In my mind, my dog Rudi was going to open up the throttle across the marsh. In reality, there were still a cacophony of football matches being played cheek-by-jowl. Each game was notable for the lack of spectators; all the noise came from the pitch. The only thing I could make out was an urgent ‘Carry on, carry on!’. The rest, I imagined, was in Turkish. I sent Fabrice Muamba positive thoughts; the London Chest Hospital that is treating him is only a few miles south of the Marshes. My own ancestor (a baker from Grays) died there in the last century. I hope that Fabrice will be alright, although his career will be over, which is a tragedy in itself. Because of the football, we skirted along the banks of the old River Lee. I was hoping to see a familiar sight: a comorant perched on a thick branch drying its wings. In the end, the final twitching list included: magpies, seagull, chaffinch (probably – even with glasses it’s hard to be definitive with my eyesight lately), mallards, ruddy or teal-type ducks (pretty anyway) and one dipping-in-flight green woodpecker. No cormorants.
How things change. Across the marsh the skyline has moved on. Still the Post Office or Telecom Tower and the Gherkin, now joined by the nearly finished Shard, that I photographed at closer quarters last year. It dwarfs the others, soaring well above the apex of its nearest rival, St Mary Axe. What hasn’t changed on the wide expanse of Hackney Marsh is the cold wind. Yet, the water looks dirtier, the industry heavier. Two new multi-coloured towers for private housing sit on the west bank of the canal part of the Lee. I remember the workers clocking on and off when the site housed the old Lesney Matchbox factory.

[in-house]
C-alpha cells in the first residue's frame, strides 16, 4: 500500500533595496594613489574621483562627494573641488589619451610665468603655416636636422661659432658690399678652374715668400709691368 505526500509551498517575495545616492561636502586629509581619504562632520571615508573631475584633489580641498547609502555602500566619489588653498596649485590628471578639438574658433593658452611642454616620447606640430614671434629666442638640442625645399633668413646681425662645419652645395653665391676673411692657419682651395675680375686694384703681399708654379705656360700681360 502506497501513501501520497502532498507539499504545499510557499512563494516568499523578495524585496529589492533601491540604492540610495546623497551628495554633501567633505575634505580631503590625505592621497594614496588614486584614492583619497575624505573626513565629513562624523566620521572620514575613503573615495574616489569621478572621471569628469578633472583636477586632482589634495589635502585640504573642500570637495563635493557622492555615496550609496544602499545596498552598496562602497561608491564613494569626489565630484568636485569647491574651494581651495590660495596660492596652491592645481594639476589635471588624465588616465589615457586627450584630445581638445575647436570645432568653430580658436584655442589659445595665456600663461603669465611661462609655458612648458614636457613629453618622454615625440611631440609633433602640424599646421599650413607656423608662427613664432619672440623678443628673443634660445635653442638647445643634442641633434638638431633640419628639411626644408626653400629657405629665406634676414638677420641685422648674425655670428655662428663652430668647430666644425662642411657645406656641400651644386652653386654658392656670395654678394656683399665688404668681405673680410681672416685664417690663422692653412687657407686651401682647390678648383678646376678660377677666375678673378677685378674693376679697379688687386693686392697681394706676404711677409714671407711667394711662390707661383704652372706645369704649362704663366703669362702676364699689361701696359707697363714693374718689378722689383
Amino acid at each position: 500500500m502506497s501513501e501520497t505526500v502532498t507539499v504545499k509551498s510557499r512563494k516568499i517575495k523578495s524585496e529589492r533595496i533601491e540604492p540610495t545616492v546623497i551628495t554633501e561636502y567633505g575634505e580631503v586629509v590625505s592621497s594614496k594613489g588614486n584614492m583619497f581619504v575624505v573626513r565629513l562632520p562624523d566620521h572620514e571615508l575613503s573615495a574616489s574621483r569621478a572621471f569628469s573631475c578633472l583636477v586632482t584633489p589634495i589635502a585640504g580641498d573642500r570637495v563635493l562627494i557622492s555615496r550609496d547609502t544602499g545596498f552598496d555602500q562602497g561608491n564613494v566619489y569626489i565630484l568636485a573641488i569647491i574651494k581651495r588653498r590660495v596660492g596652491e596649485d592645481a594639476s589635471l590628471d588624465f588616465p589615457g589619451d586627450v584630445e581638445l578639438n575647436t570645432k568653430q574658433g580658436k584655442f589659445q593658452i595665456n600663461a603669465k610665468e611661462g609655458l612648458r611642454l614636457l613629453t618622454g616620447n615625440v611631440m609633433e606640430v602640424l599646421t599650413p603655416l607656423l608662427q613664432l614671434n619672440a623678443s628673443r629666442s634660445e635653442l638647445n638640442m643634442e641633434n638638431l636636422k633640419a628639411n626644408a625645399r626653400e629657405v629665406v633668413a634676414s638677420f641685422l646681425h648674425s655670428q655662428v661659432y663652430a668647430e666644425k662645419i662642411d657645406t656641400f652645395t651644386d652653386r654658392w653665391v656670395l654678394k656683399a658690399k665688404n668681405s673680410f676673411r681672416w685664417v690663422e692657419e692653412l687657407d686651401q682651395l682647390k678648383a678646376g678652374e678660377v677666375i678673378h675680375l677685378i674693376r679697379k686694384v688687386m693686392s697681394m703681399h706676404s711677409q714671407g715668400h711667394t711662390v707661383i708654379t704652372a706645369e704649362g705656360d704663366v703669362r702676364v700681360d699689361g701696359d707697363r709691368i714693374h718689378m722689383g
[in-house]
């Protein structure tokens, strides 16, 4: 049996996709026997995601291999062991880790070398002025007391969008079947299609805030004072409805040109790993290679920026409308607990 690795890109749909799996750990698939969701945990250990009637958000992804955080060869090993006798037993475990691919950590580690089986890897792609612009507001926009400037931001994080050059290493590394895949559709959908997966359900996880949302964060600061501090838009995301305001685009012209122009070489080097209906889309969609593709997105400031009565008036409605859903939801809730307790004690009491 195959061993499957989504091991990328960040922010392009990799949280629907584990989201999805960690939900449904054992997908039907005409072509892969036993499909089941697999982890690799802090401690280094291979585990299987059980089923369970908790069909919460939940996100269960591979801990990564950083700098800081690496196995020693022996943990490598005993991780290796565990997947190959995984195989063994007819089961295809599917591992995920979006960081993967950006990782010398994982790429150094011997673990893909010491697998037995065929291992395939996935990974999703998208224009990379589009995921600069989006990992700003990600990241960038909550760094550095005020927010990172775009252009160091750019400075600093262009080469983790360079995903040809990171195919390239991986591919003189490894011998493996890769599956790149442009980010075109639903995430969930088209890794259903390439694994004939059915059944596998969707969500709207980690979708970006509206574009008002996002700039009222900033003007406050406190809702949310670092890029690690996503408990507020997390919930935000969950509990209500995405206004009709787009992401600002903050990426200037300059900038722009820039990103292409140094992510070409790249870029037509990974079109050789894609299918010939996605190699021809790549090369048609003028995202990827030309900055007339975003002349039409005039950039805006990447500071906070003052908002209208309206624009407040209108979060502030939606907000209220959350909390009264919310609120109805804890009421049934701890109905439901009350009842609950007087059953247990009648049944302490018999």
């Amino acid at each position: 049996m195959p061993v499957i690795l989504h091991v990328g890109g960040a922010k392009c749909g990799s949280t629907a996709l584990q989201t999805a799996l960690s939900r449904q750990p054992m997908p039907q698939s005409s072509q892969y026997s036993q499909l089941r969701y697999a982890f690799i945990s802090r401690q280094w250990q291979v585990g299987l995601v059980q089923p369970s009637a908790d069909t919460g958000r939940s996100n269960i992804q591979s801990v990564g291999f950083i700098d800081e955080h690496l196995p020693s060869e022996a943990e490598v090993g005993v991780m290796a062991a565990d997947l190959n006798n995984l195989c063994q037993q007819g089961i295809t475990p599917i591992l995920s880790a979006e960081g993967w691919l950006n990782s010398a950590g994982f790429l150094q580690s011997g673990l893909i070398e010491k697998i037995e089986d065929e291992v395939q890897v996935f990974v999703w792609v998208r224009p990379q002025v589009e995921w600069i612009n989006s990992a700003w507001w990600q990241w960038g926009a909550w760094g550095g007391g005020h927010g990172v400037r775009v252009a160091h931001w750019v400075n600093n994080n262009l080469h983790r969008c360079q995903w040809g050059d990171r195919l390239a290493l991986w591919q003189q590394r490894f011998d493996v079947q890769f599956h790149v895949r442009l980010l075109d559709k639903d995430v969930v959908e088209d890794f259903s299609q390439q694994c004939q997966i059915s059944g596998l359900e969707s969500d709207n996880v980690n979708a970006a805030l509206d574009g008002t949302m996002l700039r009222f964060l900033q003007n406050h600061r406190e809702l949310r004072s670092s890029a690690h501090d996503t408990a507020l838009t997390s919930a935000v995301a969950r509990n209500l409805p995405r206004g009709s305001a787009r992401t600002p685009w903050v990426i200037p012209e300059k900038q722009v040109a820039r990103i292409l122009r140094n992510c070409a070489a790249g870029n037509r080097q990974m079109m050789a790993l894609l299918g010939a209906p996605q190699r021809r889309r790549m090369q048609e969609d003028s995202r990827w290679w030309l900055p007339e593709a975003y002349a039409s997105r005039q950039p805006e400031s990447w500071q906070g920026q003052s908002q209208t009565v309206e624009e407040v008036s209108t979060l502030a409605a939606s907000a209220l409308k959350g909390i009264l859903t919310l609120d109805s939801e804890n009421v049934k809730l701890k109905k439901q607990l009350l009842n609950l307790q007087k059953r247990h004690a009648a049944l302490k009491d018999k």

Opposite the old flat, more travellers have fetched up like a line of driftwood on the far edge of the cinder pitch. Children play outside the caravans. A dog sniffs where my own used to avidly hunt dead chicken bones. Back on the marsh two Orthodox Jewish men cycle by, chatting. It occurs to me that you never see an Orthodox Jewish woman on a bicycle. There is no-one else about. Where the capital city strains against the Olympic Park there is more space than where the hell I came from. I wonder about the wisdom of progress and walk back to the car carrying a piece of wood. No doubt I make a strange sight. I am used to this. This does not change.
The other thing that had not changed was the police helicopter having its regular Sunday whir over E9. How they afford it, I do not know.
When I took this photo recently I had no idea that the building is shaping up to be The Shard: the tallest building in the EU and the 45th tallest building in the world.
I was simply taken with the cranes and general construction activity and the two men working in a cradle about 100 feet up. It’s located on a very narrow street hemmed in by railway arches on the north side and Guy’s Hospital on the south; visionary indeed.